Hi Fred-- What follows is a bunch of information, some snagged from my other thread. So I apologize as it may be confusing. I added a few photos to the other post, but I'll put a couple here too. The counters are quartz caesarstone, as the slab sits on top of the plywood, it is 3/4" thick; including the plywood it's about 1 3/8", though it's a little hard to check accurately. The overhang part of the slab is 1 5/8". The distance from counter to bottom of the light rail is 18 3/8". The floor to counter top height at the front of the stove is just a hair under 36", at the back it is between 35 1/4-3/8".
    I agree that the fridge problems are due to the floor. I think the cabinet guys didn't think to check the floor to cabinet height when they did the install. The cabinet guy had the fridge specs (70" tall) and built the fridge
    cabinet to be 70 1/2" tall. However, I believe the floor to cabinet
    height may be 70" at the back of the fridge (have not been able to check/remove the fridge). The opening at the front
    is 70 1/2" but the fridge leans forward and cannot be raised enough to
    be leveled. In the first fridge pics I'm posting, the feet are raised to
    about 70 1/2 but that isn't high enough to be level and it's too high
    for the cabinet. The second fridge pics have the feet lowered. On the right side the foot is actually higher but the door is lower. On the left side the foot is lower but the left door is higher-- apparently the left door cannot be adjusted in height but the right can. (The plumber left the feet uneven).
    The guys who installed the stove said the back feet are already in their lowest position. Someone else said I could remove the back feet of the stove and solve the problem that way, but I was reading in the manual the the back feet are necessary to use the anti-tip bracket.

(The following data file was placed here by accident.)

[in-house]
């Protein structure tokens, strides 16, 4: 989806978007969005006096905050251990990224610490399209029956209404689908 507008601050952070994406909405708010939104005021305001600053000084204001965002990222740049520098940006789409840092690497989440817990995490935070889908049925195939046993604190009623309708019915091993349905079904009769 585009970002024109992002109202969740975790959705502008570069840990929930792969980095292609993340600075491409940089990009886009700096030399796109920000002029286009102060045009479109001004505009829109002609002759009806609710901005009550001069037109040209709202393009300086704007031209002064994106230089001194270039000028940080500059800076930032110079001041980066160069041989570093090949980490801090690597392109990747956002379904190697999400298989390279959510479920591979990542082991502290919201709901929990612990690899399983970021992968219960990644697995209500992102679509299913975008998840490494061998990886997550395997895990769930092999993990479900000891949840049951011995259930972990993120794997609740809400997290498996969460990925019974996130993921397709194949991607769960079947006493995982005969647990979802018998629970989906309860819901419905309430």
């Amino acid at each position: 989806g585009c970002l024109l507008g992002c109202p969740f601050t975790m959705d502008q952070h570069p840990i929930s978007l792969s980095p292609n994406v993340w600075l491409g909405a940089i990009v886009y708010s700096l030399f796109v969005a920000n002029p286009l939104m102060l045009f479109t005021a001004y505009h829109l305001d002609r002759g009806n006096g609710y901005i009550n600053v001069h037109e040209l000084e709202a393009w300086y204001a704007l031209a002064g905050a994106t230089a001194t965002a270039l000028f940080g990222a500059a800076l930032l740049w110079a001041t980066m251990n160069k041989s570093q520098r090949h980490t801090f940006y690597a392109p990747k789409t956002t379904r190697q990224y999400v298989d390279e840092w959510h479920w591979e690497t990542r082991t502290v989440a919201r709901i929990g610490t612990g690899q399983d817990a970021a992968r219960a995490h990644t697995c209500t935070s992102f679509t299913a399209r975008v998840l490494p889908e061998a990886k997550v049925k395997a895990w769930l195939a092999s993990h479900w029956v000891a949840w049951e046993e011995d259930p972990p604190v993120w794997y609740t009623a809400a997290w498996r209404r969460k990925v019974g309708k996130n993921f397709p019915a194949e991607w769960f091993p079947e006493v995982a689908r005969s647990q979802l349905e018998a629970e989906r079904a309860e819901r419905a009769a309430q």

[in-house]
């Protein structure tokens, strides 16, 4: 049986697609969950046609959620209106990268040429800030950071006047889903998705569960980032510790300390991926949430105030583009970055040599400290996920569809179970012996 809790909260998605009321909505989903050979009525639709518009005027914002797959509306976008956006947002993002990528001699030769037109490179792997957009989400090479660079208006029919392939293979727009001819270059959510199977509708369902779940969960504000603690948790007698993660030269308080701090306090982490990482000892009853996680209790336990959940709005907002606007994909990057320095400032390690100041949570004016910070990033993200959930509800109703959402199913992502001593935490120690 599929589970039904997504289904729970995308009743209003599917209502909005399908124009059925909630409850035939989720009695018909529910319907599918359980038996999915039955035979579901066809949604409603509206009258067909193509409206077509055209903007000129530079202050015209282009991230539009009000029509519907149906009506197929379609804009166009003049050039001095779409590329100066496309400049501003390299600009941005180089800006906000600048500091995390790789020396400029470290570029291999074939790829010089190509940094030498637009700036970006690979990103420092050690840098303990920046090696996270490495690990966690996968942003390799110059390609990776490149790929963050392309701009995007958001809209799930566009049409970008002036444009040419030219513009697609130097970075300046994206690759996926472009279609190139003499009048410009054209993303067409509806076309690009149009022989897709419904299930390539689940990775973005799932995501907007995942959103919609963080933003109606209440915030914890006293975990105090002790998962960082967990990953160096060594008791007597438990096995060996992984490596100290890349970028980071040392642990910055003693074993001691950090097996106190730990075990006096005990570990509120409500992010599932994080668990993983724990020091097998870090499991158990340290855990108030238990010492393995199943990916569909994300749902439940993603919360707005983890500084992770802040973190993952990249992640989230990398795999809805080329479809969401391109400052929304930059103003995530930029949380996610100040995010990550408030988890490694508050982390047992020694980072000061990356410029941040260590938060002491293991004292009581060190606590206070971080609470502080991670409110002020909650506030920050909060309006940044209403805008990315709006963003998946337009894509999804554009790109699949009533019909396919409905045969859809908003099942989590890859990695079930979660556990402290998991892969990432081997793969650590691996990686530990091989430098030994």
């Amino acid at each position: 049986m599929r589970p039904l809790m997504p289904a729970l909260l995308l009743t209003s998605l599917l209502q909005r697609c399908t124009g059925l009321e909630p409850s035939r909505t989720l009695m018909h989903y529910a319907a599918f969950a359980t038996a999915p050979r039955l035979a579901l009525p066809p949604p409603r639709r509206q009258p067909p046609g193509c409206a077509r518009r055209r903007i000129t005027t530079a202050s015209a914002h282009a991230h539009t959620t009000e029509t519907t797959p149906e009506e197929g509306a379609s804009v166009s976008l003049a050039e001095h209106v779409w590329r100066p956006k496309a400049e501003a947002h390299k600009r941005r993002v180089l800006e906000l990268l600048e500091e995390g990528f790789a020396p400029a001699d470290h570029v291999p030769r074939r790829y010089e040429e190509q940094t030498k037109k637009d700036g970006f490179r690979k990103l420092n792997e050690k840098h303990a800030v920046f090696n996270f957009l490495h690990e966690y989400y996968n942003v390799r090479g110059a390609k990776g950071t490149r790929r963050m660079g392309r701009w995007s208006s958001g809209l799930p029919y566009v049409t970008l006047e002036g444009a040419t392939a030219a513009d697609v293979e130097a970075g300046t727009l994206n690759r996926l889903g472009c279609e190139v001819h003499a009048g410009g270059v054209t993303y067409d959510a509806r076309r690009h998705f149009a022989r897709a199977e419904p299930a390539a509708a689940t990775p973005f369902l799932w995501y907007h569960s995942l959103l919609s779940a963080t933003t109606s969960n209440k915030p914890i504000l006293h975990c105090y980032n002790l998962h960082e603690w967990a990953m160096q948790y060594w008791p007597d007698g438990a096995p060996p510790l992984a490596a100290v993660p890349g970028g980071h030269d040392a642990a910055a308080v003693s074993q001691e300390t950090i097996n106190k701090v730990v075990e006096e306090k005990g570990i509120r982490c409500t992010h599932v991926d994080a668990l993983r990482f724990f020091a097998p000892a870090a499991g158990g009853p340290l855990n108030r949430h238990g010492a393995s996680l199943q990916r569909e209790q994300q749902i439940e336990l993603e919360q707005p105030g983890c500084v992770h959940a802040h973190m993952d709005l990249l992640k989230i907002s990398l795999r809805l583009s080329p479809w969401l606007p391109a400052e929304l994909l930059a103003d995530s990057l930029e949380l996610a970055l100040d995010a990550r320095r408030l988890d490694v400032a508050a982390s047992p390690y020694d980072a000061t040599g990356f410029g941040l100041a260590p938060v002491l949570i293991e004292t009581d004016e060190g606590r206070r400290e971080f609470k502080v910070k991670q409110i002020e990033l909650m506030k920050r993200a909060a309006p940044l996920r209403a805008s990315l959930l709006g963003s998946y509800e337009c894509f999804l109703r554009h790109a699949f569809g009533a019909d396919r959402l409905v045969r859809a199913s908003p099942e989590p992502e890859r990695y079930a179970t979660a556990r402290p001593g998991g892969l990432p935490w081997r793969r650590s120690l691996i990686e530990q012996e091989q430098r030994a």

The
    cabinet guys used large plastic feet under the cabinets to level
    everything- and the counters are level. But I don't think they
    accounted for the fridge cabinet changing dimensions.








  • lfblair768
    Original Author
    6 years ago

    PS-- They sanded and painted the skim coat at the crown molding and it actually looks pretty good.


  • emilyam819
    6 years ago

    It looks almost level in that first fridge pic. They should replace the doors on the cabinet so they are about a half inch shorter than what they are now. Would that clear the cabinet? If you go that route, I would make them replace the doors on the pantry to match, even if you see the frame a tiny bit.

  • emilyam819
    6 years ago

    Maybe they can also sand the bottom frame of the fridge cabinet.

    Don't worry, your fridge does not need air to circulate around it, unless the manual says it does.

    lfblair768 thanked emilyam819
  • Fred S
    6 years ago
    last modified: 6 years ago

    Since you brought over all the pictures, I will comment here. First, this is fairly common, although it shouldn't be. With the height of the counter, there are two issues, (1) not getting it too high that the dishwasher looks wrong, and (2) not getting it too low that a slide-in range doesn't work.... and (3) not having the proper installation instructions for the range when planning the countertop height.

    The first one is Bosch, and the second is Fridgedaire. The minimum height is 35 1/2 on one and 35 7/8 on the other. A "standard" countertop height is 36". Part of what happens is the cabinet installer talks himself into believing there will be plenty of tolerance in the range instead of standing around waiting for the installation instructions and not making any money. The other problem is that the countertop maker also convinces himself that the 1/4" tolerance is his to use up as well. Standard countertops are 1 9/16" thick (corresponding to your 1 3/8" measurement), or at least that is what the cabinet dimensions are based on. When you combine both people using the same leeway, you have a problem. You probably would have had a problem even if the counter was thicker in this case, since the slope was so much, and the tolerance for that stove was not.

    Personally, I have never seen a remodel done where the floors were not redone anyway, and except for a standard oak floor, which this is not, refinishing isn't worth planning for. Floors are much more costly and time consuming to get level than a ceiling, and probably would not have been worth it. I have leveled quite a few, and don't normally feel it is worth it in the end. Instead, I prefer to only put flooring in so that it stops about 18" from the walls where there will be cabinets in this situation. This gives room to shim the back of the cabinet base instead of having to cut them all off. I then level the floor just under where the range goes with an appropriate piece of underlayment, and cover it with a piece of vinyl flooring that will take some abuse and be easier to clean than the wood flooring.